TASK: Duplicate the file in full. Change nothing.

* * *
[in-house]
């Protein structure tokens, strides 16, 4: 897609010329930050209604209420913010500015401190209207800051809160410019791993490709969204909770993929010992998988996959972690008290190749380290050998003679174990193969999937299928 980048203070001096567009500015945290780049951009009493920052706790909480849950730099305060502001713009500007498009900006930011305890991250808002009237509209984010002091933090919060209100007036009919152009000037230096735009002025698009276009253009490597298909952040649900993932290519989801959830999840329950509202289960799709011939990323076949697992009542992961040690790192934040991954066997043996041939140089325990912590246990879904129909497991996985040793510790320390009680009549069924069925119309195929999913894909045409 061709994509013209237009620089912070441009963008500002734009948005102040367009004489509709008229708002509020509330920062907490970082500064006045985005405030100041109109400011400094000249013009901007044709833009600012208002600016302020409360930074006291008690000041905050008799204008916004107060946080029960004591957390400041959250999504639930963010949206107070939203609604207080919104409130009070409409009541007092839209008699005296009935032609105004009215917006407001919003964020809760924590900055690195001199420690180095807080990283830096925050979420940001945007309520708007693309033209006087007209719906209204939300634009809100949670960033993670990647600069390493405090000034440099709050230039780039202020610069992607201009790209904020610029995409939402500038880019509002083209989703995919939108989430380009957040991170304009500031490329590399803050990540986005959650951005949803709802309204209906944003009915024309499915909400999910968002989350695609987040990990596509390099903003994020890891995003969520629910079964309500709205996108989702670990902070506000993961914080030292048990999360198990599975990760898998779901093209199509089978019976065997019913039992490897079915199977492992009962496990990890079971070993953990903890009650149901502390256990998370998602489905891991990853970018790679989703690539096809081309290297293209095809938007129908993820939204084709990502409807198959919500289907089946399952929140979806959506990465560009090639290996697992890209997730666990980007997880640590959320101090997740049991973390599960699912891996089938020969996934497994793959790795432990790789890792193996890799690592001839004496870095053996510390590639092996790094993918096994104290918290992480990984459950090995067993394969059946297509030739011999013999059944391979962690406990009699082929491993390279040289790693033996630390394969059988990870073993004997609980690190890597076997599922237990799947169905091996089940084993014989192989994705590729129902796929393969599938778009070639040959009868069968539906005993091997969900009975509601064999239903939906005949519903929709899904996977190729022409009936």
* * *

[in-house]
């Protein structure tokens, strides 16, 4: 897609010329930050209604209420913010500015401190209207800051809160410019791993490709969204909770993929010992998988996959972690008290190749380290050998003679174990193969999937299928 980048203070001096567009500015945290780049951009009493920052706790909480849950730099305060502001713009500007498009900006930011305890991250808002009237509209984010002091933090919060209100007036009919152009000037230096735009002025698009276009253009490597298909952040649900993932290519989801959830999840329950509202289960799709011939990323076949697992009542992961040690790192934040991954066997043996041939140089325990912590246990879904129909497991996985040793510790320390009680009549069924069925119309195929999913894909045409 061709994509013209237009620089912070441009963008500002734009948005102040367009004489509709008229708002509020509330920062907490970082500064006045985005405030100041109109400011400094000249013009901007044709833009600012208002600016302020409360930074006291008690000041905050008799204008916004107060946080029960004591957390400041959250999504639930963010949206107070939203609604207080919104409130009070409409009541007092839209008699005296009935032609105004009215917006407001919003964020809760924590900055690195001199420690180095807080990283830096925050979420940001945007309520708007693309033209006087007209719906209204939300634009809100949670960033993670990647600069390493405090000034440099709050230039780039202020610069992607201009790209904020610029995409939402500038880019509002083209989703995919939108989430380009957040991170304009500031490329590399803050990540986005959650951005949803709802309204209906944003009915024309499915909400999910968002989350695609987040990990596509390099903003994020890891995003969520629910079964309500709205996108989702670990902070506000993961914080030292048990999360198990599975990760898998779901093209199509089978019976065997019913039992490897079915199977492992009962496990990890079971070993953990903890009650149901502390256990998370998602489905891991990853970018790679989703690539096809081309290297293209095809938007129908993820939204084709990502409807198959919500289907089946399952929140979806959506990465560009090639290996697992890209997730666990980007997880640590959320101090997740049991973390599960699912891996089938020969996934497994793959790795432990790789890792193996890799690592001839004496870095053996510390590639092996790094993918096994104290918290992480990984459950090995067993394969059946297509030739011999013999059944391979962690406990009699082929491993390279040289790693033996630390394969059988990870073993004997609980690190890597076997599922237990799947169905091996089940084993014989192989994705590729129902796929393969599938778009070639040959009868069968539906005993091997969900009975509601064999239903939906005949519903929709899904996977190729022409009936």